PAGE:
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dc.contributor.authorBrown, Elise C.
dc.contributor.authorBuchan, Duncan S.
dc.contributor.authorDrignei, Dorin
dc.contributor.authorWyatt, Frank B.
dc.contributor.authorKilgore, Lon
dc.contributor.authorCavana, Jonathan
dc.contributor.authorBaker, Julien S.
dc.date.accessioned2018-09-12T18:04:54Z
dc.date.available2018-09-12T18:04:54Z
dc.date.issued2018-05-09
dc.identifier.citationBrown EC, Buchan DS, Drignei D, Wyatt FB, Kilgore L, Cavana J and Baker JS (2018) Primary School Children's Health Behaviors, Attitudes, and Body Mass Index After a 10-Week Lifestyle Intervention With Follow-Up. Front. Pediatr. 6:137. doi: 10.3389/fped.2018.00137en_US
dc.identifier.urihttp://hdl.handle.net/10323/4756
dc.description.abstractBackground: Given the current global child obesity epidemic, testing the effectiveness of interventions in reducing obesity and its influencers is paramount. The purpose of this study was to determine immediate and long-term changes in body mass index and psychosocial variables following a 10-week lifestyle intervention. Methods: Seven hundred and seventy participants (8.75 ± 0.98 years of age, 379 boys and 391 girls) took part in the study. Participants had height, weight, and psychosocial questionnaires assessed at pre- and post-control, pre- and post-intervention, and 6-months post-intervention. Participants completed a weekly 10-week intervention consisting of healthy eating and physical activity education, physical activity, parental involvement, and behavior change techniques. Regression models were fit with correlated errors where the correlation occurred only between time points, not between subjects, and the nesting effects of school and area deprivation were controlled. Results: Regression models revealed a significant decrease in body mass index from pre- to post-intervention of 0.8512 kg/m2 (P = 0.0182). No Changes in body mass index occurred from post-intervention to 6-month follow-up (P = 0.5446). The psychosocial variables did not significantly change. Conclusions: This lifestyle intervention may be an effective means for improving body mass index in primary school children in the short-term if the duration of the intervention is increased, but these changes may not be sustained without on-going support.en_US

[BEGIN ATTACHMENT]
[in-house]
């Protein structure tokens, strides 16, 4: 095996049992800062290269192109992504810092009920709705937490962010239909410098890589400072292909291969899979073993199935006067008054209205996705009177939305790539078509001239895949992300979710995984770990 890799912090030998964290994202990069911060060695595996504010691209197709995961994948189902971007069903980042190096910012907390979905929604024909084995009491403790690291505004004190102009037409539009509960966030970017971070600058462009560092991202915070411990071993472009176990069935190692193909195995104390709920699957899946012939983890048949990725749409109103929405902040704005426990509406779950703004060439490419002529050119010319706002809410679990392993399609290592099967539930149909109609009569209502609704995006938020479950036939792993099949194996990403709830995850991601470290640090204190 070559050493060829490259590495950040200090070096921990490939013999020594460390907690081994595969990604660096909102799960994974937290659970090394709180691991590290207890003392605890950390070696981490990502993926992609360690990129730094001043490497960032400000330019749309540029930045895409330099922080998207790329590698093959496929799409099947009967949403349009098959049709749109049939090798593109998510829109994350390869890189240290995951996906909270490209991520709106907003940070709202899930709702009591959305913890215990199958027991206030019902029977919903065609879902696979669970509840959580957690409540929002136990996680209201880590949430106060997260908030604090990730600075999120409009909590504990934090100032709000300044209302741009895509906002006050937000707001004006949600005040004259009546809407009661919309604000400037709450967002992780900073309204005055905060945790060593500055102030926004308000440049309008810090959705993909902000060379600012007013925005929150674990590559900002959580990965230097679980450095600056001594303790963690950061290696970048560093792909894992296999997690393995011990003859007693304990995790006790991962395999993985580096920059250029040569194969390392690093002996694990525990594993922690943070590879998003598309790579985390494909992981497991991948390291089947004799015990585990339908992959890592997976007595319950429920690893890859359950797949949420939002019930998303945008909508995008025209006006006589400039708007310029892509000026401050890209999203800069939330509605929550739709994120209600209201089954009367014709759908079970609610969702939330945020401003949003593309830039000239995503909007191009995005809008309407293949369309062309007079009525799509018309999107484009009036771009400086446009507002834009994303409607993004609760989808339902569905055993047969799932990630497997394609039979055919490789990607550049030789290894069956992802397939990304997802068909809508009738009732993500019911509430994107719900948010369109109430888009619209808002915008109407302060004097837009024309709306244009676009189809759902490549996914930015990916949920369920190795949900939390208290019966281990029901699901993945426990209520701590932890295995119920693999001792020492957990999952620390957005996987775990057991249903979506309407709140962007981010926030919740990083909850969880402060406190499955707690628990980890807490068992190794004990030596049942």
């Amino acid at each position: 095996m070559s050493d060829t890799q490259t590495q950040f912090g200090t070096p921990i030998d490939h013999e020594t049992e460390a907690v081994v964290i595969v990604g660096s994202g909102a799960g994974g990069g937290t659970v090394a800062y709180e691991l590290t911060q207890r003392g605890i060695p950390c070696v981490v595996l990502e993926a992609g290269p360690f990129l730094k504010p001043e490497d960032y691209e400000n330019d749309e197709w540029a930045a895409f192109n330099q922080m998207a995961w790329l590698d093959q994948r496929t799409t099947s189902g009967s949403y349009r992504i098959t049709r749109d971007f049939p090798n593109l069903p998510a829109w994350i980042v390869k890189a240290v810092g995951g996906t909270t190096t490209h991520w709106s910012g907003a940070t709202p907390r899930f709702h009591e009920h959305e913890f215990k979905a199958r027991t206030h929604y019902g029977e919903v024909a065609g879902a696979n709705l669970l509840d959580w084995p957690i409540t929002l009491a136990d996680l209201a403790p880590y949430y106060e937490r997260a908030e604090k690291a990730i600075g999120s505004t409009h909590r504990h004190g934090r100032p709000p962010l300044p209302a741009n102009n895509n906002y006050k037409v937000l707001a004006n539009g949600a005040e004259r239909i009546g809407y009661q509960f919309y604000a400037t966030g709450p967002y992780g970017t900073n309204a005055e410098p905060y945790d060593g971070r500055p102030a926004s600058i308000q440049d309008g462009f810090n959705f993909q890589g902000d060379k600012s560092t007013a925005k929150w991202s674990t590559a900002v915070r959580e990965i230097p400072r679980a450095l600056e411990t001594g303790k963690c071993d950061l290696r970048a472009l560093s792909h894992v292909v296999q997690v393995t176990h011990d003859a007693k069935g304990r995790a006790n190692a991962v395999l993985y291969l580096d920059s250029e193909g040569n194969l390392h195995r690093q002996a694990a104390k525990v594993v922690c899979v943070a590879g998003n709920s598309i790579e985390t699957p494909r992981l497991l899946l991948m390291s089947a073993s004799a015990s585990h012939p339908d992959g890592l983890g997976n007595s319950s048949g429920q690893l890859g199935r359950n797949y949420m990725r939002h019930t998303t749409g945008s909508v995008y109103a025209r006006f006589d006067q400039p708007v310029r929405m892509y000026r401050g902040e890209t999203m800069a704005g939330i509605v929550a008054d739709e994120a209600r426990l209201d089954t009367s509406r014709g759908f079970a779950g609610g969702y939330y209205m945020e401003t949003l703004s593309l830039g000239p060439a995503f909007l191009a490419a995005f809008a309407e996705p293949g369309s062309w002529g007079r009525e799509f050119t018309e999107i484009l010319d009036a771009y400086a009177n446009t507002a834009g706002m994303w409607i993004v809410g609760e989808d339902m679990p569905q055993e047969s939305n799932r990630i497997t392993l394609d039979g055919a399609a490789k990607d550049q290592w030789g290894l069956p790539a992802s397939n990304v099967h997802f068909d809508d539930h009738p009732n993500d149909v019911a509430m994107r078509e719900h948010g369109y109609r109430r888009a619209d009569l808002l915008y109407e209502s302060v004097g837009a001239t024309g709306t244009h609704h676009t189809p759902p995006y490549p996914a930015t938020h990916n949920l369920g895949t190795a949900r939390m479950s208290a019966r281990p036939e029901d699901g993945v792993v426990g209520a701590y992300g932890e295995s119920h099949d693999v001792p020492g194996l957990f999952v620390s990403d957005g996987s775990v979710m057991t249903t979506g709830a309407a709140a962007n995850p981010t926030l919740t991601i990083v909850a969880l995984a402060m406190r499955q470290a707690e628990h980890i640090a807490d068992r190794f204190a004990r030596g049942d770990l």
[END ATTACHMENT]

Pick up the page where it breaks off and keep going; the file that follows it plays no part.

dc.language.isoen_USen_US
dc.subjectSchoolen_US
dc.subjectChildrenen_US
dc.subjectObesityen_US
dc.subjectAttitudesen_US
dc.subjectPhysical activityen_US
dc.subjectBody mass indexen_US
dc.subjectHealthen_US
dc.subjectBehavioren_US
dc.titlePrimary school children's health behaviors, attitudes, and body mass index after a 10-week lifestyle intervention with follow-upen_US
dc.typeArticleen_US
dc.relation.journalFrontiers in Pediatricsen_US


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